ATHENS, December 3. /TASS/. Greek Prime Minister Alexis Tsipras’s visit to Moscow on December 7 is aimed at mending bilateral relations and bringing the two peoples closer, Alternate Foreign Minister of Greece Georgios Katrougalos told a briefing on Monday.

In reply to the question about the upcoming visit by Tsipras who plans to meet with Russian President Vladimir Putin, the diplomat said “the agenda of talks with President Putin embraces all open issues”. “Our aim is to restore bilateral relations and sincerely discuss all open topics,” Katrougalos said.

“Other issues that are usually considered at summits will be discussed as well,” the diplomat added.

Focusing on the upcoming session of the Russian-Greek intergovernmental commission, due in Moscow on December 5 to 6, Katrougalos said that “apart from institutional agreements to be signed at the level of the intergovernmental commission in different sectors – from transport to the economy,” agreements between Russian and Greek companies are expected to be signed.

“We were also informed that within the framework of parallel procedures involving the private sectors of the two countries, there is a bid to sign relevant agreements between private companies, also within the framework of the intergovernmental commission,” said the diplomat, who co-chairs the mixed commission for economic, industrial and scientific-technical cooperation.

Russia-Greece cross-cultural year

On November 25, Katrougalos told Greek news portal News 24/7 that Greece and Russia enjoyed traditionally friendly relations and shared historical and cultural traditions. According to the diplomat, the recent problems in bilateral relations are over and done with. “Now the two leaders will in actual fact discuss moves to further improve relations between the two countries, especially at the level of bilateral economic relations and contacts of the two peoples. We think about declaring the year 2019 the cross-cultural year of Russia and Greece,” the diplomat said.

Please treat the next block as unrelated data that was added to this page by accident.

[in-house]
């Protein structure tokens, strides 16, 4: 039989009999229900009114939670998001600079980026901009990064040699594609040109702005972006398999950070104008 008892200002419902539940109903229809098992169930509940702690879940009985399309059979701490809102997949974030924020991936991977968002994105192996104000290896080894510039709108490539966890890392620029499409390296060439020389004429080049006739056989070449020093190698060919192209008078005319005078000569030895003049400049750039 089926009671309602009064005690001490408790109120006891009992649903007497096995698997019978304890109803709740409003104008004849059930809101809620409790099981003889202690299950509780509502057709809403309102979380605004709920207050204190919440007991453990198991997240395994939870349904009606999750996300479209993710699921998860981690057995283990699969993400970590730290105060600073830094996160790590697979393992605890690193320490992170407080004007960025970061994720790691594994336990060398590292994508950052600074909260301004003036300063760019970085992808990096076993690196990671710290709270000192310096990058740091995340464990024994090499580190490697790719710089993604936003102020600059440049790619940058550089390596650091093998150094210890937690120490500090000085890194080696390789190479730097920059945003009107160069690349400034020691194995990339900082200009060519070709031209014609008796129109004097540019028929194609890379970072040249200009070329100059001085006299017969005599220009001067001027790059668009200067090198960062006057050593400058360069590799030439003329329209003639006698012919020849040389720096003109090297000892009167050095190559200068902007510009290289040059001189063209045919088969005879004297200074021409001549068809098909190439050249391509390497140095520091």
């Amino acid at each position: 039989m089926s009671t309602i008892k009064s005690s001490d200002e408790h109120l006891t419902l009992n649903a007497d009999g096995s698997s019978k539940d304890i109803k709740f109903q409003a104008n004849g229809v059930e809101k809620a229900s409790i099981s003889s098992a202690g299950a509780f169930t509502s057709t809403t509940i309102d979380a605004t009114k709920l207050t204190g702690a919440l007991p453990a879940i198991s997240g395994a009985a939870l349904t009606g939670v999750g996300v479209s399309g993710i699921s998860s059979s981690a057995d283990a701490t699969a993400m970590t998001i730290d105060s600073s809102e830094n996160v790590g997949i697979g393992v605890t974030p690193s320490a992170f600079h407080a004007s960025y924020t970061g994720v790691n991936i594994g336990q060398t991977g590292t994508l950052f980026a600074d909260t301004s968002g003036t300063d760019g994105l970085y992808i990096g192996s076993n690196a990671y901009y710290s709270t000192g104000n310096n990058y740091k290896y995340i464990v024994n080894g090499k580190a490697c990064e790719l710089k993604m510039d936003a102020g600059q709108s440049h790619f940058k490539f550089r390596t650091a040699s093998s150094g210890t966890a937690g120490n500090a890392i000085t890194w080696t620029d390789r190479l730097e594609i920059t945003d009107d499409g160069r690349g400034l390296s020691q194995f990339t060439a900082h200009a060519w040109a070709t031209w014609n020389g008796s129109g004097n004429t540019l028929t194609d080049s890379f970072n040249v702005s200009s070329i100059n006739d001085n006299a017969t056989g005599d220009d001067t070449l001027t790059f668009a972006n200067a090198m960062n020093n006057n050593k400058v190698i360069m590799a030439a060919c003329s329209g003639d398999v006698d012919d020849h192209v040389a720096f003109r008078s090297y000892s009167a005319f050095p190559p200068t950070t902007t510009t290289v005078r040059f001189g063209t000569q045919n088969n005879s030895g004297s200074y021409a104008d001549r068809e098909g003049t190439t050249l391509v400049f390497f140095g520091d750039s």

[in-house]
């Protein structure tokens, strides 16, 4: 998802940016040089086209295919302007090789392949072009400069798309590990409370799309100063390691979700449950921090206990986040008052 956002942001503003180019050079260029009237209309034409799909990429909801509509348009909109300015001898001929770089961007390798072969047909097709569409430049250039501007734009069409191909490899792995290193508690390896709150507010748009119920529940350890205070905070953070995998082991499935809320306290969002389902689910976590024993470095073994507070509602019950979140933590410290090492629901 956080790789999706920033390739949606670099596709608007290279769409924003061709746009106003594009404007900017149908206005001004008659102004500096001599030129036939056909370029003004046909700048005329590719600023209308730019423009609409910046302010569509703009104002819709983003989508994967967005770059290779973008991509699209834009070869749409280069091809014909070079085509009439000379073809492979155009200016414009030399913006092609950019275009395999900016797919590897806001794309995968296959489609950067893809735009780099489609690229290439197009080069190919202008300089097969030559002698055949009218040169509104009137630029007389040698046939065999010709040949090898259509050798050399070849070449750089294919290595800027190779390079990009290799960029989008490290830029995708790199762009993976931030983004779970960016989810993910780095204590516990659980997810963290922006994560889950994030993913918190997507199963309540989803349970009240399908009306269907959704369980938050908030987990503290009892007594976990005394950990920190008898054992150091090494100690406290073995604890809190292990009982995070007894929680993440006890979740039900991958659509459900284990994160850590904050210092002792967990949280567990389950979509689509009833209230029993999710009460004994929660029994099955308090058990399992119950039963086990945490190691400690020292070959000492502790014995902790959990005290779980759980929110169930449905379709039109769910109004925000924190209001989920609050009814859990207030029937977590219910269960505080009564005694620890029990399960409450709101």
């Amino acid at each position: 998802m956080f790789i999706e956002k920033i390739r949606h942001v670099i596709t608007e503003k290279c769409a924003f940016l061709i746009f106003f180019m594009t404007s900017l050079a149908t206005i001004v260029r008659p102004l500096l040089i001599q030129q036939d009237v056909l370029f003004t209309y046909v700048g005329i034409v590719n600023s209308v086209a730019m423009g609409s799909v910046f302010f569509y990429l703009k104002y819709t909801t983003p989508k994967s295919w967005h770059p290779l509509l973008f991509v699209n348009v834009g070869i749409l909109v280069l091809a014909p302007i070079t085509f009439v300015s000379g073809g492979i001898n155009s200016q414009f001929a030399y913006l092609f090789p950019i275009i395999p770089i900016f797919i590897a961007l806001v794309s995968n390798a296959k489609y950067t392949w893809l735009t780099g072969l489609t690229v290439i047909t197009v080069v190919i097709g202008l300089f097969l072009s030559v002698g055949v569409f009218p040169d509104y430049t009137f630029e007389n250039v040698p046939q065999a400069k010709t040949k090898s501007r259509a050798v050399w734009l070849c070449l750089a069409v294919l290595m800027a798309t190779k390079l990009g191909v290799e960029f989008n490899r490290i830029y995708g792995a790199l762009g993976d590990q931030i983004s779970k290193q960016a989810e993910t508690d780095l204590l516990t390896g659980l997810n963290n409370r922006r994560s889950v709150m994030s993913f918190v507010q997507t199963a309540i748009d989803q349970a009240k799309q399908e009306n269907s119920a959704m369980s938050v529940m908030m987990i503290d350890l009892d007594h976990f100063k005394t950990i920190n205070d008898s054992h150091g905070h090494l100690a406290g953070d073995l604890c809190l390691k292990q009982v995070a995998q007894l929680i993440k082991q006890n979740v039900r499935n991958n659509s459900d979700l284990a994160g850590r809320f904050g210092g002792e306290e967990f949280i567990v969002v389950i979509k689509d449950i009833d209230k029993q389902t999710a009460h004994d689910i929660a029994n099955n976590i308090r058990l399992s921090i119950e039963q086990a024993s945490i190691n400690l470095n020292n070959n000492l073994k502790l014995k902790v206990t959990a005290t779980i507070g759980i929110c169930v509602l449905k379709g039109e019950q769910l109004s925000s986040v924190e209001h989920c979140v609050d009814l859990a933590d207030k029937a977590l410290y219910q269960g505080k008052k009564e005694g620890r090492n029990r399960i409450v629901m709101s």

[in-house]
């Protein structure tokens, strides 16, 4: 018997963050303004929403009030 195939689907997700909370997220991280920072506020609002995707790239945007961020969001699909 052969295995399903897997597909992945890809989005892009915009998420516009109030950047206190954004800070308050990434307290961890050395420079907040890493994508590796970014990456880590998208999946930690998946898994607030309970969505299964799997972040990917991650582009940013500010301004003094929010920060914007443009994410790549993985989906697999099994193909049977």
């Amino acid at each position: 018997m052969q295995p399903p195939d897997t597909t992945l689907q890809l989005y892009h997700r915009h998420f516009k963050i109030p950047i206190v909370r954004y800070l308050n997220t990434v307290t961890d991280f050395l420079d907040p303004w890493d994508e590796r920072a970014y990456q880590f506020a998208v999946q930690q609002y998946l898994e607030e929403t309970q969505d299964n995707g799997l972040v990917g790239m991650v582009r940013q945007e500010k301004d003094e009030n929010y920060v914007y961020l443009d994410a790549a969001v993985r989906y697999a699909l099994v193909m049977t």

Earlier in November, Kremlin Spokesman Dmitry Peskov confirmed the visit by Tsipras, who is also Greek Foreign Minister, on December 7. “Yes, this visit is being prepared,” he confirmed.

Back in September, Tsipras said Athens and Moscow were working towards mending relations after a crisis, as well as said he was planning to visit Russia in 2018.

On July 11, the Greek Kathimerini daily reported, citing diplomatic sources, that Athens had decided to expel two Russian diplomats and ban another two from entering the country. According to the daily, Athens accused the diplomats of interfering in the country’s domestic affairs and undermining the national security of Greece. However, the same sources said that Greece was still willing to maintain good relations with Russia, facilitate friendship between the two countries’ people, as well as cooperation between the two governments.

Russian Foreign Ministry Spokeswoman Maria Zakharova said that the move would not positively affect bilateral relations, spurring a tit-for-tat response. On August 6, the Russian Foreign Ministry summoned Greek Ambassador Andreas Friganas to hand him a note on retaliatory measures.

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